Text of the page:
Editors' pick: Originally published Nov. 9.
Donald Trump's remarkable election as president and the Republican sweep of Congress offer a boon for mergers among mid-sized regional banks while dealing a potential blow to the biggest financial institutions through a House plan to change, if not repeal, the Dodd-Frank financial reform law.
The results have opened the door over the next couple of years for legislation that would raise the $50 billion threshold at which a big bank automatically becomes designated systemically important to some higher level, regulatory analysts in Washington said.
Banks designated as systemically important financial institutions, or SIFIs, are subject to tougher liquidity requirements as well as an obligation to draft living wills explaining how they would unwind themselves in bankruptcy. Republicans had been seeking to raise the threshold to $500 billion, but a $250 billion limit is more likely.
Raising the SIFI threshold at least somewhat is a real possibility, said Don Lamson, of counsel at Squire Patton Boggs in Washington and a former regulator at the Office of the Comptroller of the Currency.
Further, "if you do raise the SIFI threshold, you will see more merger activity," Lamson said.
Banks that would benefit from a SIFI threshold hike -- and ones that might consider engaging in M&A once the restriction is increased -- include Zions Bancorp (ZION) , CIT (CIT) , Comerica (CMA) and Huntington Bancshares (HBAN) , as well as a few other regional banks with small-enough asset bases to curb the risk of crossing a SIFI threshold.
In addition, regional banks and other financial institutions with a large exposure to overdraft fee revenue should benefit because the Consumer Financial Protection Bureau's work on the issue will slow or stall under a Trump administration, said Isaac Boltansky, analyst at Compass Point.Beneficiaries include: Regions Financial ( RF) , TCF Financial ( TCB) , BOK Financial ( BOKF) and International Bancshares ( IBOC) .
While it's unclear what community bank restrictions might be eased, Lamson and others said the combination of Trump's presidency and a Republican-controlled Congress will also likely be a positive for community banks.
Lamson hopes the Federal Reserve under Trump would ease restrictions and make it easier for private equity firms to buy community banks without falling under existing and onerous bank holding company requirements.
"You either are going to permit private equity to come in and buy small banks at realistic price levels or you are going to see them go into liquidation," Lamson said. "These smaller banks can't make it. You need to find a way to permit small banks to exit the market."
Mark Calabria, director of financial regulations at the Cato Institute and an ex-senior staffer on the Senate Banking Committee, said the election will yield a much less aggressive Financial Stability Oversight Council.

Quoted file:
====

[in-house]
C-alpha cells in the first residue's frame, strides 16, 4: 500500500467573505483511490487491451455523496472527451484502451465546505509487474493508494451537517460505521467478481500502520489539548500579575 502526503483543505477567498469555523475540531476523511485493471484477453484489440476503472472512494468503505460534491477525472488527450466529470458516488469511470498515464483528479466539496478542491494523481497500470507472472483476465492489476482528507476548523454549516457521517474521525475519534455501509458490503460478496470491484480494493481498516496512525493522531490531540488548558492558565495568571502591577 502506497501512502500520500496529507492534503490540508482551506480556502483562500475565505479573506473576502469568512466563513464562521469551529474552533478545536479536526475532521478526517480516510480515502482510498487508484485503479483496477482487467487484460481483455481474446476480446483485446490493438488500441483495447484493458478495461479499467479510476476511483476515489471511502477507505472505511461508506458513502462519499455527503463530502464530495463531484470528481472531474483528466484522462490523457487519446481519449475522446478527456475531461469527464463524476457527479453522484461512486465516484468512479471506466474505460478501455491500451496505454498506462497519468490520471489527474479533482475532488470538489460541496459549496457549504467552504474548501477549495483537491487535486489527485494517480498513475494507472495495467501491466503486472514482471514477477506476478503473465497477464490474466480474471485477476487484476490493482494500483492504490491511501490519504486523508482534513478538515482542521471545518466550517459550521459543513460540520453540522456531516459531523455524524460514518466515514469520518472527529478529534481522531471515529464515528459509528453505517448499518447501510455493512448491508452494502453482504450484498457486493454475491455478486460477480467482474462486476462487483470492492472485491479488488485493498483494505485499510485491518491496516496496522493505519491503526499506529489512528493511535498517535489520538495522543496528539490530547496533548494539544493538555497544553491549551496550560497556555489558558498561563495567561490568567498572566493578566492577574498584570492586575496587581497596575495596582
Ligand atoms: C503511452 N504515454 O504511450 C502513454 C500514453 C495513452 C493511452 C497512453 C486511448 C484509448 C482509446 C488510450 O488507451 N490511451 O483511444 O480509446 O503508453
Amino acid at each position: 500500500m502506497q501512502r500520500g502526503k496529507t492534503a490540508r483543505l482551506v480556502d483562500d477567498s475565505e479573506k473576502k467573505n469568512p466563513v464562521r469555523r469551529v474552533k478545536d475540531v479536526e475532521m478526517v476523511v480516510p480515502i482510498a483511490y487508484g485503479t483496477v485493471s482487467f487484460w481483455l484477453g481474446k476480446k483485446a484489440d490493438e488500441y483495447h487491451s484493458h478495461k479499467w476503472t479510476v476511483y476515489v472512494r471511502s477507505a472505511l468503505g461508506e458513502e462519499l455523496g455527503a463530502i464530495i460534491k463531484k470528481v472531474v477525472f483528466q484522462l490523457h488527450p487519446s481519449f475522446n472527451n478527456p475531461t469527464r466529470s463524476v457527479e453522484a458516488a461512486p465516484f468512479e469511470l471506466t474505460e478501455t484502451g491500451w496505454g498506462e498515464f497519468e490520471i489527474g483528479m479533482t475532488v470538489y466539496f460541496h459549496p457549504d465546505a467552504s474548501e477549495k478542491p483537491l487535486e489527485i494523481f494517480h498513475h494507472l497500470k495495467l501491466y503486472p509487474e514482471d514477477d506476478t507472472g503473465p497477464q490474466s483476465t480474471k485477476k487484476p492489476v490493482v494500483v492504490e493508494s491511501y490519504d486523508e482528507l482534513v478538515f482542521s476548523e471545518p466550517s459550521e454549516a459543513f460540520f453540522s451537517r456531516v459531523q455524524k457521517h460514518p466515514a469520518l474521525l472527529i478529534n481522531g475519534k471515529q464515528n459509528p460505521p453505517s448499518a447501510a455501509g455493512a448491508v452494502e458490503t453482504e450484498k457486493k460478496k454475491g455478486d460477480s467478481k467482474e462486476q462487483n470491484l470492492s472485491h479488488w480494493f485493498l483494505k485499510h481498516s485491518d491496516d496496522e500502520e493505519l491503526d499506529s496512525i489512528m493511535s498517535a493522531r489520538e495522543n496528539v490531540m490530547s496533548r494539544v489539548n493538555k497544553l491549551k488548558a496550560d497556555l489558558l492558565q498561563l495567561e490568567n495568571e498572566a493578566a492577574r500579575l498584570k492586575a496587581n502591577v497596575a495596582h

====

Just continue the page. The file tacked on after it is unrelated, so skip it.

The FSOC was set up, partly, to designate non-bank financial institutions as SIFIs after regulators failed to identify and oversee significant risk-building up before the crisis at mega-insurer American International Group (AIG) .
The vote will also probably help incoming Senate Banking Committee Chairman Mike Crapo, R-Idaho, push through a higher threshold, Calabria said.
However, even with a Republican sweep, significant regulatory risk remains for the largest U.S. banks, including Citigroup (C) , JPMorgan Chase (JPM) , Wells Fargo (WFC) , Bank of America (BAC) , Morgan Stanley (MS) and Goldman Sachs (GS) .
"Hensarling will definitely be in the driver's seat, and the GOP will definitely see this as a mandate to change, if not repeal, Dodd-Frank," said Calabria.
Jaret Seiberg, analyst at Cowen & Co., said Dodd-Frank is unlikely to disappear under the Trump administration. The results do make Hensarling a new "power broker" however, and his bill, the Financial Choice Act, the hot legislative package on Capitol Hill.
The legislation would repeal and restructure a large part of Dodd-Frank in exchange for tougher leverage and capital restrictions that could drive big banks to slim down through divestitures. "We remain dubious about the benefits to banks if the legislation advances," Seiberg said.
In addition, Seiberg said a real risk remains that a modern version of the 1933 Depression-era Glass-Steagall Act could be approved. The measure would effectively break up the largest banks by separating their investment banking units from the commercial bank divisions.
"We continue to see this as the one issue that unites the far right and the far left," he said. "It was also part of Trump's platform."
In addition, Seiberg said top bank-breakup advocates, including Federal Deposit Insurance Corp. vice chairman Tom Hoenig and Minneapolis Fed President Neel Kashkari could "surprise folks by getting" the ear of the Trump administration.
"It is why we believe, even in the new political environment, that policy will favor regional banks over the mega banks," Seiberg said.